After the 18th Amendment took effect on midnight, Jan. 17, 1920, more than 150 speakeasies sprung up around town “to slake the thirst of those inclined to imbibe in the cup that cheers,” according to published newspaper accounts. In addition, more than 100 “bawdyhouses,” aka brothels, thrived in the alleyways behind the Bittenbender Building, just along Raymond Court and Center Street
Despite fierce competition from an assemblage of madams, including Mae Davis, June Dareing and Bobbi Rhodes, Jenny Duffy’s place served as the ritziest, most glamorous locale. Powerful politicians and prominent judges. Celebrated jazz musicians and famous movie stars. Wealthy industrialists and prosperous bankers. They all congregated at Madame Jenny’s to swig bathtub gin with the city’s leggy and legendary working girls.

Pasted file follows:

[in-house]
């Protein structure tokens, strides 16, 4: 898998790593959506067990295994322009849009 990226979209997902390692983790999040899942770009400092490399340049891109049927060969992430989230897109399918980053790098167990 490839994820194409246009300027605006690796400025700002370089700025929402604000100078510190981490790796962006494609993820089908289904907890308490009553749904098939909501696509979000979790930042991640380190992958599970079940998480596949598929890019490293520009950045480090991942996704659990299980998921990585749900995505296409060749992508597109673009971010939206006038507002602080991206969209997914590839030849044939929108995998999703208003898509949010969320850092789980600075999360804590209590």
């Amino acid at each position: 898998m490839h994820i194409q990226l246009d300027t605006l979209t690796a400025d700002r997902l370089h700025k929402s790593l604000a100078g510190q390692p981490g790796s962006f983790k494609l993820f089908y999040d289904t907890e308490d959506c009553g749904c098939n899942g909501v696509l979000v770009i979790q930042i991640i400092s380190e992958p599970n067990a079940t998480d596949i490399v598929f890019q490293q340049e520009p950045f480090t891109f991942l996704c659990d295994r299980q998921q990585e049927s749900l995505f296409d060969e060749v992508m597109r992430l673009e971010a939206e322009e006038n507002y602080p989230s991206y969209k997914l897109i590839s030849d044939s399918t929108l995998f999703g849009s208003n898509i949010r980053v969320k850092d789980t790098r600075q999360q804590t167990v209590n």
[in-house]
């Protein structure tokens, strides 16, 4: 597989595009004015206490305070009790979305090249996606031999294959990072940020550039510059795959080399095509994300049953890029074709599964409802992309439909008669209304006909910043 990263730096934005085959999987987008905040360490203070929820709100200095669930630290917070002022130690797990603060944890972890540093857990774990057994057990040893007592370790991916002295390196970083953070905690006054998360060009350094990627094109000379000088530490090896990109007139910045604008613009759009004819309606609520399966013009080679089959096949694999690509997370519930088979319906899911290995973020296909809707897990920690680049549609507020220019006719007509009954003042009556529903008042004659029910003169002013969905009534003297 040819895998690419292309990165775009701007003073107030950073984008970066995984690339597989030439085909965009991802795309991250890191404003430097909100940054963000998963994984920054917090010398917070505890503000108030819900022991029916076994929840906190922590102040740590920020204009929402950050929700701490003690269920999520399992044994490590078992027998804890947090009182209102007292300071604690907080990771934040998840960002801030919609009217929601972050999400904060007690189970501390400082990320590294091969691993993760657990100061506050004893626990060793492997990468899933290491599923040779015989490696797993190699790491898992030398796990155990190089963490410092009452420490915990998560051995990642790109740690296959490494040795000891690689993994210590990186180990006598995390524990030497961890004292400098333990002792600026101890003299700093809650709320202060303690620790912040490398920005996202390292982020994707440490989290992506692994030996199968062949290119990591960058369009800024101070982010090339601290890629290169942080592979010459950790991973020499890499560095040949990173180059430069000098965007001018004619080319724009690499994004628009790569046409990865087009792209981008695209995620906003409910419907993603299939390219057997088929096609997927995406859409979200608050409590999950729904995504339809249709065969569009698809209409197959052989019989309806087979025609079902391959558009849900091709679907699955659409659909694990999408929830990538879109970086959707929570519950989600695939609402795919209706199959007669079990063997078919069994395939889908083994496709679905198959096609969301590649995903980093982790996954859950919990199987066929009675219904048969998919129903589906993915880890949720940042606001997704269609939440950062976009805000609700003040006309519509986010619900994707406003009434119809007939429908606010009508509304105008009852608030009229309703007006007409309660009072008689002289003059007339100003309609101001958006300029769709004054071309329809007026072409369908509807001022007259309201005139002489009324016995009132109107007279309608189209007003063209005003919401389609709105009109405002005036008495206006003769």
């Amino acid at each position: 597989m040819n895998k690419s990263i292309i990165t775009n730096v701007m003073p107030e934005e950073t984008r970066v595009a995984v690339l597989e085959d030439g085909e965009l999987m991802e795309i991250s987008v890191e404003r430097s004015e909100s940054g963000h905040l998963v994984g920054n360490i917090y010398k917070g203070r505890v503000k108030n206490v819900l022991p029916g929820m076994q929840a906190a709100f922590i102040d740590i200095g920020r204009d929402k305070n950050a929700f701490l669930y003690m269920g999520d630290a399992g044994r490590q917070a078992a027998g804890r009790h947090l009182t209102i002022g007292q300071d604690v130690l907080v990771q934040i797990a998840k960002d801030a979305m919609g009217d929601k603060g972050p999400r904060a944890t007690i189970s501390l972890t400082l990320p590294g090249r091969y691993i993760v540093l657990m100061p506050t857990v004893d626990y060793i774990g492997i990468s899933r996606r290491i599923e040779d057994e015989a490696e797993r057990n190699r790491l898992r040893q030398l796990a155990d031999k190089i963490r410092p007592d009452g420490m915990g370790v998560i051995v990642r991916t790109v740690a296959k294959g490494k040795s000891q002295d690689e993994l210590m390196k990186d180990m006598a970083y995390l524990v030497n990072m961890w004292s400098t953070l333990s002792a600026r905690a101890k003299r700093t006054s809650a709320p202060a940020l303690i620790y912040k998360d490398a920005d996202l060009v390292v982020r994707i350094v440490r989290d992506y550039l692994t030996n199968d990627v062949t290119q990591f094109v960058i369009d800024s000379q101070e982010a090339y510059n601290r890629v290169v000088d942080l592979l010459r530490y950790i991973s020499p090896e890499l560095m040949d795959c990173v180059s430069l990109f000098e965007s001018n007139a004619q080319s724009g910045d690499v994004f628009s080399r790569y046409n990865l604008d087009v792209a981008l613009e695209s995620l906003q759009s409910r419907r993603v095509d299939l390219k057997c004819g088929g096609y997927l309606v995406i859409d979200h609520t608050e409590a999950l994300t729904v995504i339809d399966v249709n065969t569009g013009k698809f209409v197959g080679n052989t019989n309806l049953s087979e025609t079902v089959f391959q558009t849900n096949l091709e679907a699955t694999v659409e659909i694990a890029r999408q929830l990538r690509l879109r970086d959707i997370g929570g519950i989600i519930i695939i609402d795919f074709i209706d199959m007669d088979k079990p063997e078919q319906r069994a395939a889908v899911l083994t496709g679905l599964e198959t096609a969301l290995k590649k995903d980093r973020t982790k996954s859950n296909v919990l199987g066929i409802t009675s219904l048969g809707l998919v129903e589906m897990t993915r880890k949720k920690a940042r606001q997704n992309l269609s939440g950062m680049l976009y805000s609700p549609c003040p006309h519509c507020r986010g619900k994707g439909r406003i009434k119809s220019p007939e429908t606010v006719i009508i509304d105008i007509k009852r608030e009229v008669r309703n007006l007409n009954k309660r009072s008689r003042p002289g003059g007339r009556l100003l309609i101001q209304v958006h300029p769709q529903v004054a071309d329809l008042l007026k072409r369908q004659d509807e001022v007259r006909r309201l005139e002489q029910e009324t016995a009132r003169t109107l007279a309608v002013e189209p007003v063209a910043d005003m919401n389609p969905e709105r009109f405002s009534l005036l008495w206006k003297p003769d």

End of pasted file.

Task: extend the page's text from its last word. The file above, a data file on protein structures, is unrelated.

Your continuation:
To access Madame Jenny’s today, you must enter through Ale Mary’s and find the hidden door (HINT: Your secret is “safe” with us) and then pass through a top-secret passageway. Or you can wander the alley behind the building and look for the red light to be lit above an unidentified door.
If you can find your way here, we’re quite positive you’ll deem Madame Jenny’s the Bee’s Knees.
When you finally arrive inside the dazzling nightclub, prepare to immerse yourself in the nostalgia and authenticity of a bygone era. From the room’s plush art deco couches to its glittering chandeliers, Madame Jenny’s luxurious furnishings hail directly from New York City’s famed Waldorf-Astoria Hotel. To boot, the stylish space’s ambiance would render even Gatsby envious. Yes, Madame Jenny’s is that swanky.